Pets On The Road
Some pets enjoy travelling. Others hate it. Highway blues can be minimised in the following ways.
- If your pet is already used to travelling in a car, great. If not, introduce them to the inside of the vehicle in the weeks before the move.
- Dogs should be secured with a doggy seat belt, or installed in a crate if that’s possible. Cats should always be transported in cat crates, and ideally they should be used to these before making the journey. Never let an animal remain loose in a car during the move; and don’t make a dog travel in the strange and scary surroundings of the removal van.
- For smaller cage pets, the journey is bound to be stressful. If possible let them remain in a covered cage and put plenty of soft items around it to prevent it moving around during the journey. If you need to transfer the animals to carrying boxes, make sure these are placed somewhere dark, with no chance of moving around. Never put the box in the glove compartment – there’s a chance of noxious fumes building up in there.
- If the journey is long, take breaks to allow your cat or dog to drink and, in the case of a dog, to exercise and relieve itself.
Helping Pets Move In
It takes time for pets to settle into new surroundings. But the first few hours are likely to be the most stressful, so, again, make it as painless for your pet as possible.
- Choose a quiet settling-in room, put the pet’s basket or blanket in there, along with some other familiar items, and then close the door for as long as it takes for your stuff to be relocated from the removal lorry to the new house or flat.
- Once everything is inside and the doors and windows are all closed, let your pet out for an exploration of the new place. Keep close, to reassure them. Most pets will relax within five minutes after a good sniff around, and will happily accept a tasty treat.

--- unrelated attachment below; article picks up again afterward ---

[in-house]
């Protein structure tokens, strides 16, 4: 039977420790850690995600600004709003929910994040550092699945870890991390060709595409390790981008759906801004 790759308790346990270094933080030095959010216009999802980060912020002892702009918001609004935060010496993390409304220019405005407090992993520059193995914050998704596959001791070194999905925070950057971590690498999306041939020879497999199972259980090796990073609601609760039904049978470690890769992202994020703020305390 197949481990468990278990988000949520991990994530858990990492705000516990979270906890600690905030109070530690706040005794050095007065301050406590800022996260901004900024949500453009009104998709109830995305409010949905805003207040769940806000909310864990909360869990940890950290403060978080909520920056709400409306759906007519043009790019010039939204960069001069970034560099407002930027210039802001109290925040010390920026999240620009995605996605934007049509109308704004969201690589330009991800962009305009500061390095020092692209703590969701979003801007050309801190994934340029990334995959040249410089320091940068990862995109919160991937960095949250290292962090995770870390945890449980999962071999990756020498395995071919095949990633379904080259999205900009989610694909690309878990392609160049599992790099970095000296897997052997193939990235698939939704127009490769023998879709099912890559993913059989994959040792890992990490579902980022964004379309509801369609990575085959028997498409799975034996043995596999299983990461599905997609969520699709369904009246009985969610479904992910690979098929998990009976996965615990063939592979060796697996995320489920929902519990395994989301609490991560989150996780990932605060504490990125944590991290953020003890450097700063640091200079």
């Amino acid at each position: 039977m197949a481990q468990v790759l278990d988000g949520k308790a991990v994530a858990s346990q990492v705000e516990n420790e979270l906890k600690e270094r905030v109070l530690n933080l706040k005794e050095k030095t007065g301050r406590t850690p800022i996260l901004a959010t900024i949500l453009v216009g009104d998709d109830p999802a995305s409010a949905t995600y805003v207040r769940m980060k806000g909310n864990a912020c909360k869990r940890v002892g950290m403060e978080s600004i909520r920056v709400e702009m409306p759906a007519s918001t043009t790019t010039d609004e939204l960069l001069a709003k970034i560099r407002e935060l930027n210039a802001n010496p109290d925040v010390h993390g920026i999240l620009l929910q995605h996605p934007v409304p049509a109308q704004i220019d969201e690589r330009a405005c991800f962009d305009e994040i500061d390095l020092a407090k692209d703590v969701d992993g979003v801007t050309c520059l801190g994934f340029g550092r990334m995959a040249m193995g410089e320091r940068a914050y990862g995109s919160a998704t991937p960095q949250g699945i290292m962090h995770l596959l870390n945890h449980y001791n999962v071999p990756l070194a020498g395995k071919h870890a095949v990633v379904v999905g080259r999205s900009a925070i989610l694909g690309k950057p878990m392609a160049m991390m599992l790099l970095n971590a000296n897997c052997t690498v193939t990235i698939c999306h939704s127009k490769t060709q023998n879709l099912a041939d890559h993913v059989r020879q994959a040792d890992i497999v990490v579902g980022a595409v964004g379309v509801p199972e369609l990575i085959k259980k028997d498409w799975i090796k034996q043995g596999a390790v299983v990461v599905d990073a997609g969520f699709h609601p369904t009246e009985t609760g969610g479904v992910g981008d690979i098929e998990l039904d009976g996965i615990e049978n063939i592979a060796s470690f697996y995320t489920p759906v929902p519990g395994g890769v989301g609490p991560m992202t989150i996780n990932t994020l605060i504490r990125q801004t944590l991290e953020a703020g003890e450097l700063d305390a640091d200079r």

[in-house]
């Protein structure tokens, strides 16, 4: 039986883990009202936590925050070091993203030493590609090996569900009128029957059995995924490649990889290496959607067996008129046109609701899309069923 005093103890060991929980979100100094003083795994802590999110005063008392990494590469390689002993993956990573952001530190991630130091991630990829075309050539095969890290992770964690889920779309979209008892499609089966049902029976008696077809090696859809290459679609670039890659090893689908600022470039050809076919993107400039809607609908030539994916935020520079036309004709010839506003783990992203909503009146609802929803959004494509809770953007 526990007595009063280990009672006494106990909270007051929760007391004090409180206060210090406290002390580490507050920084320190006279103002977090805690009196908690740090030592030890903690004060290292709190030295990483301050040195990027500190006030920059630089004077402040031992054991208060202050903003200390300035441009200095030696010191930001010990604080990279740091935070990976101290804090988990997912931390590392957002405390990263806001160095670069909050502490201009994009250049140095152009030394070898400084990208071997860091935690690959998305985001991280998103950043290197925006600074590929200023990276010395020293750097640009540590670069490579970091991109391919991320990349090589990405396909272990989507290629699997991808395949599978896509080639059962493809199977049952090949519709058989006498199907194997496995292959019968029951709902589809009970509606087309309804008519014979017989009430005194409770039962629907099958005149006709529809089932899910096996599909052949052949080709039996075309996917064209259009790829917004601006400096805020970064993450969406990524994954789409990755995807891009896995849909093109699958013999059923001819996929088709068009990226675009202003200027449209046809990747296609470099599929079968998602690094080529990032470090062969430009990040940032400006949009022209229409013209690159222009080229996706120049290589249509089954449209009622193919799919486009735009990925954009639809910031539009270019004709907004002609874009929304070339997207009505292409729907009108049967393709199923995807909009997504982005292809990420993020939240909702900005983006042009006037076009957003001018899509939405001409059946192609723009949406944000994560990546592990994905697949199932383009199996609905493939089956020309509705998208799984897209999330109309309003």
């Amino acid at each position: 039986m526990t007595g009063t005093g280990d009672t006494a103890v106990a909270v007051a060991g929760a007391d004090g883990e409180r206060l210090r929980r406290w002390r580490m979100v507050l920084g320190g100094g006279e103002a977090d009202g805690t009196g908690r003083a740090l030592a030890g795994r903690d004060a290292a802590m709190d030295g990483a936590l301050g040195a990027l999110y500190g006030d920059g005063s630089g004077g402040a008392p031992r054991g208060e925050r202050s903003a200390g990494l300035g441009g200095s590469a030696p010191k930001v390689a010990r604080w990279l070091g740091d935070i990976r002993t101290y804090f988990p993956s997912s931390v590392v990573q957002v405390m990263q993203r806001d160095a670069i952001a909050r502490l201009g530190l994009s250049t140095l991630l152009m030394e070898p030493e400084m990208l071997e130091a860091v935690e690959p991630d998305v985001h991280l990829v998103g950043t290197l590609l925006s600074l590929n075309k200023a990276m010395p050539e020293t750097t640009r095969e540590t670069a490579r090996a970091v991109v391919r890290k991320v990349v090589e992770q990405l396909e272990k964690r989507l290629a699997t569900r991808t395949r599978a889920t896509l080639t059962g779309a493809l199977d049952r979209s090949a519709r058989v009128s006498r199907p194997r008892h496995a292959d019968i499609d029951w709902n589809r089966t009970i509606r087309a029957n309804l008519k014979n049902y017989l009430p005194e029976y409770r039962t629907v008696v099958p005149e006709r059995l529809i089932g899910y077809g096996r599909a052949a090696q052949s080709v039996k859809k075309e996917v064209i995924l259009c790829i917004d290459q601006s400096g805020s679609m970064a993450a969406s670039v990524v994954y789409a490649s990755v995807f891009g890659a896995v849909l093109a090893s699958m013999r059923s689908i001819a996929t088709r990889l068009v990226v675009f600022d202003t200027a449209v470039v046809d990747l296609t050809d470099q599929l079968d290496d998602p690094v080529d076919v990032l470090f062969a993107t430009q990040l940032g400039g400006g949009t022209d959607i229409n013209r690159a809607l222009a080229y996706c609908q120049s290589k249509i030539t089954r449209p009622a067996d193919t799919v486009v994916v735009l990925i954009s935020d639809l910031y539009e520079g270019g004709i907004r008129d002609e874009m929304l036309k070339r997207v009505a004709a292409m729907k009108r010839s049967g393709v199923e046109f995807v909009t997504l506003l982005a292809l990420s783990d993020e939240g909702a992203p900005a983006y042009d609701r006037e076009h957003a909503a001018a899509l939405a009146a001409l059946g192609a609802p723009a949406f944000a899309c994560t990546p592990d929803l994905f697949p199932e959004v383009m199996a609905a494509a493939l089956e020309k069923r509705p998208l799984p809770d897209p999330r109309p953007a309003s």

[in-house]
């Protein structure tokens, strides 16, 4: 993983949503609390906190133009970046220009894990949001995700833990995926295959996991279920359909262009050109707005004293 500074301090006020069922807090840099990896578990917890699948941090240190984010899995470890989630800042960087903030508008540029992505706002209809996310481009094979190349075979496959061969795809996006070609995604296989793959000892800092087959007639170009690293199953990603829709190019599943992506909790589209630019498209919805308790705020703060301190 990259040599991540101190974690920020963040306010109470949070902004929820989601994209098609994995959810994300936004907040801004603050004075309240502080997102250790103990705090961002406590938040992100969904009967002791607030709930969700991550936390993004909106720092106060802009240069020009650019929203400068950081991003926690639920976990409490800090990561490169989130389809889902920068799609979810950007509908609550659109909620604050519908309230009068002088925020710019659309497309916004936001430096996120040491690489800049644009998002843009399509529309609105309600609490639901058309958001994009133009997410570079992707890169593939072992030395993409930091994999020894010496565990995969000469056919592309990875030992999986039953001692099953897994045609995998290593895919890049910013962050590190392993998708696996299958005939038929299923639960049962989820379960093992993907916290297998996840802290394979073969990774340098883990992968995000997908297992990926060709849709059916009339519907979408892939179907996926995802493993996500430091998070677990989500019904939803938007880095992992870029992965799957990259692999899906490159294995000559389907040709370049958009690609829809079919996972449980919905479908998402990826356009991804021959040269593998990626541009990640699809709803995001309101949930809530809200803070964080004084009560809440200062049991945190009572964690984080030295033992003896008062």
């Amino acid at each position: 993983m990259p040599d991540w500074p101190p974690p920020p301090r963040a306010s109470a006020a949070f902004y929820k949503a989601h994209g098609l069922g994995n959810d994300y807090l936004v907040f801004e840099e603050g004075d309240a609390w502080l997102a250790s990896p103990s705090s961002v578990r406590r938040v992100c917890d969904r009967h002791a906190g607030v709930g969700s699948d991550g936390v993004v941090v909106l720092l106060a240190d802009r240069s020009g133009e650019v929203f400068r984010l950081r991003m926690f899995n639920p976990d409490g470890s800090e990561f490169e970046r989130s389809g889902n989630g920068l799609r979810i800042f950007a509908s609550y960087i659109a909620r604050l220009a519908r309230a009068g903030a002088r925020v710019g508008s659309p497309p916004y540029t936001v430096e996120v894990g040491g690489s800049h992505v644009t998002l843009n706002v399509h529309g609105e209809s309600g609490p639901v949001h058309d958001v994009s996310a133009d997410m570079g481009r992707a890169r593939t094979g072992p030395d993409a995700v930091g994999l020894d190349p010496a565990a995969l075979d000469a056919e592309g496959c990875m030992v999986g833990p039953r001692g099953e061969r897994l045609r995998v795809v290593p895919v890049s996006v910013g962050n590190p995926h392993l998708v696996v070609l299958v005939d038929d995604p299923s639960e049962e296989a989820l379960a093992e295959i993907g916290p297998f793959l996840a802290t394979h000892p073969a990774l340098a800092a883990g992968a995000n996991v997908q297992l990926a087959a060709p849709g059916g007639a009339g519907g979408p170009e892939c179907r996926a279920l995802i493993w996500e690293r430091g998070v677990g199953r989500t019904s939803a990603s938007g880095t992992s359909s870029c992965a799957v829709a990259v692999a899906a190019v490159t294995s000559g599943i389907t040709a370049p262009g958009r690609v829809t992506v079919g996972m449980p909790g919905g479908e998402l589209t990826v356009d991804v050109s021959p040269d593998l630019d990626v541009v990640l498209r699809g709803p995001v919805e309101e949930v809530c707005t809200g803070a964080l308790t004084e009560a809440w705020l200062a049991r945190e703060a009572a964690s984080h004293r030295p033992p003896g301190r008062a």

- If you have a cat, rub its head and cheeks with a cloth, and then rub the cloth on surfaces and skirting boards around the new place. This will transfer the cat’s natural pheromones.
- Put the pet’s bed in the place you intend it to sleep in, rather than letting it spend a few nights here, there and everywhere. Routine and familiarity are what it’s all about.
- When outside, keep your dog on a lead in the first few days, to prevent him chasing new scents and getting lost, or attempting to head for his former residence, which for a short time will still be ‘home’ in his brain.
- Keep cats indoors for at least one week, otherwise they will wander away. This is very likely to happen if you have not moved very far. Only let them out after dark once you’re confident that they have properly settled in.
- Make sure your pets are microchipped and have IDs on their collars, in case they stray.
Pets soon settle into a new home. All they really need is a little time, the reassurance of your continuing presence, and the sight and smell of familiar toys, food and bedding.
It’s these things, rather than a mere accident of geography, that means ‘home’ to a happy pet.
This entry was posted in Cats
The arrival of a baby in a household turns things upside down. That’s certainly how it can seem to your pets. A dog may find there’s less time for walks and playing, and a cat may suddenly be ousted from her favourite sleeping places in the bedroom or on your lap, due to the presence of the baby.
It’s important to get your pets used to the idea of having the newcomer around, along with the changes in routine that go with it. And ideally the preparation needs to start before the baby is born.
Prenatal Pet Training
In the months leading up to the birth, spend slightly less time with your cat or dog – particularly if they are used to lazing in your lap or sitting by your feet demanding attention.
If your dog is not fully trained at this point, fill in the gaps with some training sessions. Get an expert in to help out, if necessary. Your dog needs to know the basic ‘Sit’, ‘Stay’ and ‘Leave it’ commands, at the very least. It’s essential that the humans in the house reinforce their roles as Alphas in the pack.
A new baby will bring new sounds and smells to the house. You can get your pets ready for this by inviting mums and dads with babies or toddlers to call in for coffee. Play a recording of a crying baby to acclimatise pets’ ears, and switch on any noisy new toys, mobiles, swings or other baby-related apparatus. Let your pets sniff a nappy and a cloth with a few drops of baby oil on it. Familiarity is half the battle.